Bad: “You won’t believe what’s happening to people on prescription X!”
Better: “A new study has confirmed that prescription X may lead to symptom Y.”
Don’t insinuate anything about your audience
This one’s a biggie, and without a doubt one of the most common reasons an ad gets rejected.
Ads must not contain content that asserts or implies personal attributes. This includes direct or indirect assertions or implications about a person’s race, ethnic origin, religion, beliefs, age, sexual orientation or practices, gender identity, disability, medical condition (including physical or mental health), financial status, membership in a trade union, criminal record, or name. – Personal Attributes
Facebook is very, very strict with this rule, and lawyers in particular often find themselves clashing with it in various regards.
Let’s break it down:
Bankruptcy attorneys: You are not allowed to make any insinuations about the financial status of the people viewing your ad, including drawing any hints whatsoever toward the idea that they may be in debt.
Bad: “Struggling with debt? We can help you put an end to debt collector calls.”
Better: “Filing for bankruptcy can put an end to constant debt collector calls.”
Personal injury attorneys: You may not phrase your ads in any way that may be insinuating that the person viewing your ad as been injured.
Bad: “Injured in a car accident? We can help you get the money you deserve.”
Better: “Car accidents can be terrifying, and the medical bills that follow can be worse. We can help make sure it’s the party at fault footing the bill.”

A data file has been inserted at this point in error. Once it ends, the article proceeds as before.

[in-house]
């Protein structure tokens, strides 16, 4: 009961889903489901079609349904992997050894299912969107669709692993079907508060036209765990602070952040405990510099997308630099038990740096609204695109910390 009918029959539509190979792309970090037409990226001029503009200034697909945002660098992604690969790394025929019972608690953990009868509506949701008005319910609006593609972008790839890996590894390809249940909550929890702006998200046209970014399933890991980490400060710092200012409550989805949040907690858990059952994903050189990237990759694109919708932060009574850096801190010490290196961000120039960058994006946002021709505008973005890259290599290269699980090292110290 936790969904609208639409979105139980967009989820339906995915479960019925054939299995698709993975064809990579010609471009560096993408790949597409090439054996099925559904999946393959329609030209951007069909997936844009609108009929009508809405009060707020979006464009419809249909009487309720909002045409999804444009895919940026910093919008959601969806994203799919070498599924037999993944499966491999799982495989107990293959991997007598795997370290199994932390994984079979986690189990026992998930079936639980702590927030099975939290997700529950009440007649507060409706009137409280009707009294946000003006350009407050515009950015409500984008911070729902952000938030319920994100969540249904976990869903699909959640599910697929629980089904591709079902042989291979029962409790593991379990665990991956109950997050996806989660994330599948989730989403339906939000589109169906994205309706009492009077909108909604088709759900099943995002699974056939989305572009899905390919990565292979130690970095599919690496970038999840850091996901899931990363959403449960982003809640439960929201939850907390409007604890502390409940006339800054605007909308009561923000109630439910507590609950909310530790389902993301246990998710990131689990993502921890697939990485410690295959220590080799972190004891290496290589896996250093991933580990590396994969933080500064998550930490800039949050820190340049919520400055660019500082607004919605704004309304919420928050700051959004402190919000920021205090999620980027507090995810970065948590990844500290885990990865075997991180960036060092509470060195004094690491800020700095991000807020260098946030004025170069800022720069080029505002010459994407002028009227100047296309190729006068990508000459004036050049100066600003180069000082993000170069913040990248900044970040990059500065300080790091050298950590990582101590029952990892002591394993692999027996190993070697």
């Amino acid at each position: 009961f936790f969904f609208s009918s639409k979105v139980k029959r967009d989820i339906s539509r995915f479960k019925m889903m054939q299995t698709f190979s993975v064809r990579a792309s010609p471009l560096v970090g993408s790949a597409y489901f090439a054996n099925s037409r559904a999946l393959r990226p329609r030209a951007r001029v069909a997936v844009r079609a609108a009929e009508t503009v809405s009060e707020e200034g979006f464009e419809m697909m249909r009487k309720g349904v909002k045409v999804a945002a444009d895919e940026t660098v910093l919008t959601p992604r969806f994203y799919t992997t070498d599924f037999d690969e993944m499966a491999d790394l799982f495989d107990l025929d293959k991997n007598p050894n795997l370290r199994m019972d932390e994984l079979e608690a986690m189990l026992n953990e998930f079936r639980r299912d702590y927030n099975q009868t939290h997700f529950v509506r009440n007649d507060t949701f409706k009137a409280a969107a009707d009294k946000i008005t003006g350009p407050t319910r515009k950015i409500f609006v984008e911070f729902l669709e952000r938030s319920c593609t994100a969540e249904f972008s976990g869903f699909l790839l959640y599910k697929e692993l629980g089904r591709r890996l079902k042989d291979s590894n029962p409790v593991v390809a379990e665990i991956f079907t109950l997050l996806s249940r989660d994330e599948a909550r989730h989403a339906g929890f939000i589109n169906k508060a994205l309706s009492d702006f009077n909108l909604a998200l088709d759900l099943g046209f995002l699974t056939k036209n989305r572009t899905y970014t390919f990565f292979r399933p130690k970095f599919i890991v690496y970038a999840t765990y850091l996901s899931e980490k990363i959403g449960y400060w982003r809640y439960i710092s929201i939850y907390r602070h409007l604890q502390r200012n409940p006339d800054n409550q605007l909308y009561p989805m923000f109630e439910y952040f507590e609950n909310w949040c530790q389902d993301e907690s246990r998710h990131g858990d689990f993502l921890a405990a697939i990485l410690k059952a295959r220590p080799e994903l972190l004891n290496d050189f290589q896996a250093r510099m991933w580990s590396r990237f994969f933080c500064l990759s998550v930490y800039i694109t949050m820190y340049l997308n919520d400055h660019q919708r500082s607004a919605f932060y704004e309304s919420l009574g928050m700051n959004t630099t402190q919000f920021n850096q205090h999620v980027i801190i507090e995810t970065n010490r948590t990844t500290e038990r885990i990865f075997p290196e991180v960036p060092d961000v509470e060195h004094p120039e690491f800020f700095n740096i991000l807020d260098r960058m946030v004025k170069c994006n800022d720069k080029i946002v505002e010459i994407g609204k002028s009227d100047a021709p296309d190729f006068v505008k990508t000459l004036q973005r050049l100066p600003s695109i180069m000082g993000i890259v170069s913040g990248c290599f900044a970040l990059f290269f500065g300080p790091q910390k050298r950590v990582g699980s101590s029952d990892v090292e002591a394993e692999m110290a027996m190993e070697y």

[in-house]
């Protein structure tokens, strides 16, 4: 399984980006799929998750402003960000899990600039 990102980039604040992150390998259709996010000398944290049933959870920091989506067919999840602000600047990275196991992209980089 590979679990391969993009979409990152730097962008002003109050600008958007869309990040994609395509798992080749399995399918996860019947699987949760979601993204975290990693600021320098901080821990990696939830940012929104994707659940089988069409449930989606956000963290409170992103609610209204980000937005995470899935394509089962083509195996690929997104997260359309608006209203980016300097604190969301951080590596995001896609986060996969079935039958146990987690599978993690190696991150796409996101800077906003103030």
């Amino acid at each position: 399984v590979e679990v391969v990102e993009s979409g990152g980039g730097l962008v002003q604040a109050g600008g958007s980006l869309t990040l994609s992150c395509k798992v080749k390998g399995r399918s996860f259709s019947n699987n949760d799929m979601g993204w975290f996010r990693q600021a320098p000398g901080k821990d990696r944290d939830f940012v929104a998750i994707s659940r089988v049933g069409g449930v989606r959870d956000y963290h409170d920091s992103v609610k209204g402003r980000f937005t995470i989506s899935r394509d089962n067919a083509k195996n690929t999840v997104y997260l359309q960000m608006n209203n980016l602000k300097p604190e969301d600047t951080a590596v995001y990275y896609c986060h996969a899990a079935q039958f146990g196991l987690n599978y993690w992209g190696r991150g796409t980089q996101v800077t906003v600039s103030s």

Employment attorneys: If you’re pursuing discrimination cases of any sort, you cannot phrase your ads in any way that insinuates that the person viewing your ad is part of any protected group.
Bad: “Has your employer discriminated against you for being a member of the LGBT community? We can help.”
Better: “Our firm prides itself on fighting for the rights of the LGBT community in the workplace.”
The list goes on, but you get the gist.
The easiest way to comply with this rule is dead simple: remove any instance of the word “you” from within your ad.
The very moment you mention the word “you” within an ad, you imply something about the reader, intentionally or not. In my experience, Facebook’s automatic ad approval system will flag ads the majority of the time they have any mention of the word in the ad copy as a whole, including the headline, news feed description, or ad text itself. Your best bet is to remove any instances of it from the ad, rephrase, and resubmit.
The same can be said about questions within an ad:
“Had an accident?”
“Discriminated against at work?”
While none of these mention the word “you” within them, they’re directly asking the viewer a question as implied by the question mark, and thus insinuating that there’s even a chance the viewer of the ad may fall into any of those categories. Try to avoid questions in your ads altogether to speed up the approval process.
When all else fails, contact Facebook
In the event that you feel you’ve followed all of the guidelines but are still facing off with an ad that was disapproved, appeal the ad. You can do this by visiting Facebook’s business support page and clicking “chat” about halfway through the page.
From there you’ll fill out their contact form, and select disapproved ads from the list of possible questions you may have.
Quick tip: Reference the ad rule that allegedly was broken in your support message. Not only does this show that you’ve done your homework, but it gives you some footing to argue your point as to why your specific ad doesn’t actually break that rule.
It’s not uncommon for Facebook’s automated system to flag something that shouldn’t have been flagged, so don’t assume right away that you actually broke a rule in the process. If you’ve followed these tips and your ad has been rejected, chances are a human review will reveal that you’re indeed in the clear and they’ll get your ad up and running in no time.
Sound like too much of a pain to handle? We get it, and we’re happy to take care of your Facebook advertising for you to ease the burden. Get in touch with us for a quote to see how we can help.
Taylor is a digital strategist at JSO Digital. He graduated from Millersville University, and currently resides in rural Pennsylvania.